Privateer, a privately owned armed vessel commissioned in former times by a warring nation to seize enemy ships. The officers and men of such a ship were also called privateers. Privateering enriched many captains and crews, since they received all or most of the ships and cargoes seized. Many privateers turned pirate by continuing their attacks after their commissions, called letters of marque, became invalid because the war for which they were issued had ended. Buccaneers, who preyed on Spanish fleets sailing from America, were usually privateers with secret commissions issued by enemies of Spain.

Privateering was engaged in from the 13th century into the 19th. During the age of exploration and colonization, it was a general practice among the great nations of Europe, providing them with a convenient way of maintaining navies adequate for their incessant warfare. During the American Revolution, the United States had scarcely any navy, but had more than 1,000 ships commissioned as privateers.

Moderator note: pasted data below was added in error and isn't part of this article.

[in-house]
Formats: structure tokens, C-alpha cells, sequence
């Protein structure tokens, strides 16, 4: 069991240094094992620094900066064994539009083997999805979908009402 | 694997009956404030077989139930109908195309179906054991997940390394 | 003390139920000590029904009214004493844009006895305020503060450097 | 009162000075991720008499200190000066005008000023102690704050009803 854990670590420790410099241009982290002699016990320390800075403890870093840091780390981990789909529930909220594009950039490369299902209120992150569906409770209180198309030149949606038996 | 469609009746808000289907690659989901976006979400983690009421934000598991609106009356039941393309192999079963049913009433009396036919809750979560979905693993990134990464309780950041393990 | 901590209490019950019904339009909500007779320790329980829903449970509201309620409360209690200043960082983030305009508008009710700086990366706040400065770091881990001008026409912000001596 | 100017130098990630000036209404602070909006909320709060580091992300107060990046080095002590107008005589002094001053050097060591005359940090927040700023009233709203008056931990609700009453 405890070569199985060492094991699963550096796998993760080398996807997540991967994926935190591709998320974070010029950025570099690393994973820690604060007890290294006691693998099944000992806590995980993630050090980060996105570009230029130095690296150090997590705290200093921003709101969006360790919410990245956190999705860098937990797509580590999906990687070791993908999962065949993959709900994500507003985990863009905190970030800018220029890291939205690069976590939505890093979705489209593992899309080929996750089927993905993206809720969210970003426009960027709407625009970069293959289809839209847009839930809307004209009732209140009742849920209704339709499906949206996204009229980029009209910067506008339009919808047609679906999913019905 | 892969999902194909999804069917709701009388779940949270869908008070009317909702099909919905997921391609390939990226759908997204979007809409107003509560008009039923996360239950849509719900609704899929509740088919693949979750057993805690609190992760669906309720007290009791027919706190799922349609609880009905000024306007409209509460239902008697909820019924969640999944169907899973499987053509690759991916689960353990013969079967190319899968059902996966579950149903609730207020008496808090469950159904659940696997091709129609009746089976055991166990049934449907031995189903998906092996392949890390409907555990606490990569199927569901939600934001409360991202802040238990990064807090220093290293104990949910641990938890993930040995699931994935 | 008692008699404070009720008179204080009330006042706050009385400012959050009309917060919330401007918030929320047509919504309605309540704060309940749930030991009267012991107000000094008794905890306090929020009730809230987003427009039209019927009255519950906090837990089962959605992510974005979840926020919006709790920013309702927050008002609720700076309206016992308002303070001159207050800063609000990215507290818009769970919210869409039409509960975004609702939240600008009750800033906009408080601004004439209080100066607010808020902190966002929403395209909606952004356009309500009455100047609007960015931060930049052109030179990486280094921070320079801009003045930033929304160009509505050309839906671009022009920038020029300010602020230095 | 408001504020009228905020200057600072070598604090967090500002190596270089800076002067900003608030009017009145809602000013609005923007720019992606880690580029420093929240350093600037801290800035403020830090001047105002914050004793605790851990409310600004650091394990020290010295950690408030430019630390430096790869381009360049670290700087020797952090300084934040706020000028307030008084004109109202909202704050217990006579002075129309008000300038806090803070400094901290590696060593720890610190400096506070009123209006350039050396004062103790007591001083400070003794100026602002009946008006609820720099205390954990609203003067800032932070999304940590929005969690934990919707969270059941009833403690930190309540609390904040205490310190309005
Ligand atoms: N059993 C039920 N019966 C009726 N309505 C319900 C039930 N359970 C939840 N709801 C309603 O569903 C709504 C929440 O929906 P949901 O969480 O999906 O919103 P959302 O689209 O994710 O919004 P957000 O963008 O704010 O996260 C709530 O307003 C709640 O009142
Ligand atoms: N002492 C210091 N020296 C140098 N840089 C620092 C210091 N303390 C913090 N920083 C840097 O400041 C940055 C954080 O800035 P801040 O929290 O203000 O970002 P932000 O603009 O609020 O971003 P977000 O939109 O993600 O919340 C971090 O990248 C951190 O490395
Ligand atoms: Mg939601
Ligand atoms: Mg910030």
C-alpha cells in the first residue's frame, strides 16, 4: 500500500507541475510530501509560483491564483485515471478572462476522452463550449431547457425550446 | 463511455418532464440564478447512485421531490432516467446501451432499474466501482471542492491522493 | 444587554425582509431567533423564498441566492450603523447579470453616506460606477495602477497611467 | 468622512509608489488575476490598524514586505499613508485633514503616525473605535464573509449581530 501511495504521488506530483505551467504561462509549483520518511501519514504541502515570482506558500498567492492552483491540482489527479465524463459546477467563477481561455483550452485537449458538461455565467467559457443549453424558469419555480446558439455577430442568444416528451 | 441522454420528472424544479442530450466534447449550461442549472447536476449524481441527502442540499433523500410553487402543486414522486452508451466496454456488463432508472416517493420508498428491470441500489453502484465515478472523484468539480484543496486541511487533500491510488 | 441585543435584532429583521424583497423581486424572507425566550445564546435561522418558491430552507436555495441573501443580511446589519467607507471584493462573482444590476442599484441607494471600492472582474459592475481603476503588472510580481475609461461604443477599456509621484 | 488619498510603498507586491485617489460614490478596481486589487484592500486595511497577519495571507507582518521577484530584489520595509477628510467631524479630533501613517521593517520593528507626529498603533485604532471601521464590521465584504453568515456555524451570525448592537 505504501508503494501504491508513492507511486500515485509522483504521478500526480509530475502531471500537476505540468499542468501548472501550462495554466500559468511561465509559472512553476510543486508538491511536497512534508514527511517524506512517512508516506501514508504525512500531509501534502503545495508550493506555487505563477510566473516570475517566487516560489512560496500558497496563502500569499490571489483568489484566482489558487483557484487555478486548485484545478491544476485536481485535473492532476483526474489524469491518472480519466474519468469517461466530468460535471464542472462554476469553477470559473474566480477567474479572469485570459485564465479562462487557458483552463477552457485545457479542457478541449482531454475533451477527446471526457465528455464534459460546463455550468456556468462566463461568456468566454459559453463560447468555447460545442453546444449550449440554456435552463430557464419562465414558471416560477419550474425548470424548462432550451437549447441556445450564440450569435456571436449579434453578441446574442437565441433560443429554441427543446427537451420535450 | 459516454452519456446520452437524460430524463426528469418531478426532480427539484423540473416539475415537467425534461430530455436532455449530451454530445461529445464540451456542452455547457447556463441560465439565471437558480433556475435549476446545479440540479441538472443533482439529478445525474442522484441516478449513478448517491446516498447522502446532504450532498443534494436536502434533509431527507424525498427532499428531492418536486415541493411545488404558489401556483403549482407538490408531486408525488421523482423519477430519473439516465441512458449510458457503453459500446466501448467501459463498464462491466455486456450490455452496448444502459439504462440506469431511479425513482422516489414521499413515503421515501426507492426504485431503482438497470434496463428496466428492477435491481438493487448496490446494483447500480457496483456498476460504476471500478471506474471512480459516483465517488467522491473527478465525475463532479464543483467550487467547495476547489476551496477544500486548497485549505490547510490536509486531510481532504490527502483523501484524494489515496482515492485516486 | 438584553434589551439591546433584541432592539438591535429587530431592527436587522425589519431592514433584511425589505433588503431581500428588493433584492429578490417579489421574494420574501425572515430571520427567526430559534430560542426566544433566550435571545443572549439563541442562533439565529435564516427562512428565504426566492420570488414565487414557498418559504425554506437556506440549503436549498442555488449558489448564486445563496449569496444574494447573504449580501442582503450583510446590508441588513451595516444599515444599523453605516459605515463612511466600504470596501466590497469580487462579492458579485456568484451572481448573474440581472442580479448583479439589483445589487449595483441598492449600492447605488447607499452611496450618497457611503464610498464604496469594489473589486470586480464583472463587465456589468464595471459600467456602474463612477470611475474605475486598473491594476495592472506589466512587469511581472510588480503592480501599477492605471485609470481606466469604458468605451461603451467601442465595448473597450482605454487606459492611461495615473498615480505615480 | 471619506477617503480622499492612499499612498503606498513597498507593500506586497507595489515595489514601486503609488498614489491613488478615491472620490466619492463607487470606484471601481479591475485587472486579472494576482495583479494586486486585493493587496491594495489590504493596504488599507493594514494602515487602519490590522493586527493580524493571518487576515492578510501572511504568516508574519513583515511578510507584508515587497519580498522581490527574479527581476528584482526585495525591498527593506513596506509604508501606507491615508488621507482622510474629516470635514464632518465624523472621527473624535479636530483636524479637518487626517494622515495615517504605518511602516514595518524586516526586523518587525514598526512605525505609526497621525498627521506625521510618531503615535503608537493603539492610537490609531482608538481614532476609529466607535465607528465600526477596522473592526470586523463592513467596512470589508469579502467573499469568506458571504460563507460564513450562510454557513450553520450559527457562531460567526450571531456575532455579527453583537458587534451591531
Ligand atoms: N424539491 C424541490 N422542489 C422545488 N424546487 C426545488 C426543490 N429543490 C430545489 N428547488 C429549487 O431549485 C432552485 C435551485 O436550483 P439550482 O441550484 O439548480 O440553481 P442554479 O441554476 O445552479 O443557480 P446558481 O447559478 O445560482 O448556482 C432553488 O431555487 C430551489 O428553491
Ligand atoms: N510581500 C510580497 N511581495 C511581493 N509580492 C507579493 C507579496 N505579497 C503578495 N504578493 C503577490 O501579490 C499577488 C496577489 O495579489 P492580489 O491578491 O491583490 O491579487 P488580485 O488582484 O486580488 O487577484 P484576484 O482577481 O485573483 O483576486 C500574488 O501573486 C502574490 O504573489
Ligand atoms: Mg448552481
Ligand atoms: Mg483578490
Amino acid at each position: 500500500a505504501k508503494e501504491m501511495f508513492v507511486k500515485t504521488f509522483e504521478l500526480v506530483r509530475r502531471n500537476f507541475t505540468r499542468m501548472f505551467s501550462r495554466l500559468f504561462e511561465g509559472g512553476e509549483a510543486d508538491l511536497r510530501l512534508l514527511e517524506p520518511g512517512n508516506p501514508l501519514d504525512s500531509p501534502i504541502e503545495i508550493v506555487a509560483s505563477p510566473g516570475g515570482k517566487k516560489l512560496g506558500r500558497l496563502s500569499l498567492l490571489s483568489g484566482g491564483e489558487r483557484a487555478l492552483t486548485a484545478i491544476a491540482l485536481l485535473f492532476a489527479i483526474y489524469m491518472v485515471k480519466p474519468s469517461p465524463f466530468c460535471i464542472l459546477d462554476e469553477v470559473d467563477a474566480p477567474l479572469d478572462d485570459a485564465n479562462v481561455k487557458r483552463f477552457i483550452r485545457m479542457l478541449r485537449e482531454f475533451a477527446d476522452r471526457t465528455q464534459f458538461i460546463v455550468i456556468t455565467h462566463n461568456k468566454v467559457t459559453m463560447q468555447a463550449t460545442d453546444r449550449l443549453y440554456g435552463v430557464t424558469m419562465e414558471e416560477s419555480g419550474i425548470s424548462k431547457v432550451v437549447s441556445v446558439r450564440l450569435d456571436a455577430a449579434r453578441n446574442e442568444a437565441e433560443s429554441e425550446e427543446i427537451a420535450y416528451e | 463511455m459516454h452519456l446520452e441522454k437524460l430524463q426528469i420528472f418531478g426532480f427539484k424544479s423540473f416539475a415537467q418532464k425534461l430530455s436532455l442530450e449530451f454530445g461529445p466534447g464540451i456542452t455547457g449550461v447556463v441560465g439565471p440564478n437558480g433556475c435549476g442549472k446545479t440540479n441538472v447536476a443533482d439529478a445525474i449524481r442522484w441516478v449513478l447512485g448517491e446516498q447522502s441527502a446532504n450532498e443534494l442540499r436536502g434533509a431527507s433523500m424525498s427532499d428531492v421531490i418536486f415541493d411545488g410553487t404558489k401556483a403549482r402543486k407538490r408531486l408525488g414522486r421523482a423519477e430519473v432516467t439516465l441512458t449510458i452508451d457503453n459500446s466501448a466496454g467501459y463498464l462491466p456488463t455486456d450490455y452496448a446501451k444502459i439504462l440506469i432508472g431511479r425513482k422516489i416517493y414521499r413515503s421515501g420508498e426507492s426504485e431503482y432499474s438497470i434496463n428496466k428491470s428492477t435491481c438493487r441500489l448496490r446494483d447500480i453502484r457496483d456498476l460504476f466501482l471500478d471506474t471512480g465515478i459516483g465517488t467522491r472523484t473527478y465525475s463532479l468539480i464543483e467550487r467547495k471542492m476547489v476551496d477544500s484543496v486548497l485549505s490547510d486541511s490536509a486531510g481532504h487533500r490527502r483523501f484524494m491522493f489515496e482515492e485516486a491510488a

By the Declaration of Paris (1856) most maritime nations, but not the United States, agreed to abolish privateers. The Union did not employ privateers in the Civil War, but the Confederacy commissioned a few. Thereafter privateers went out of existence.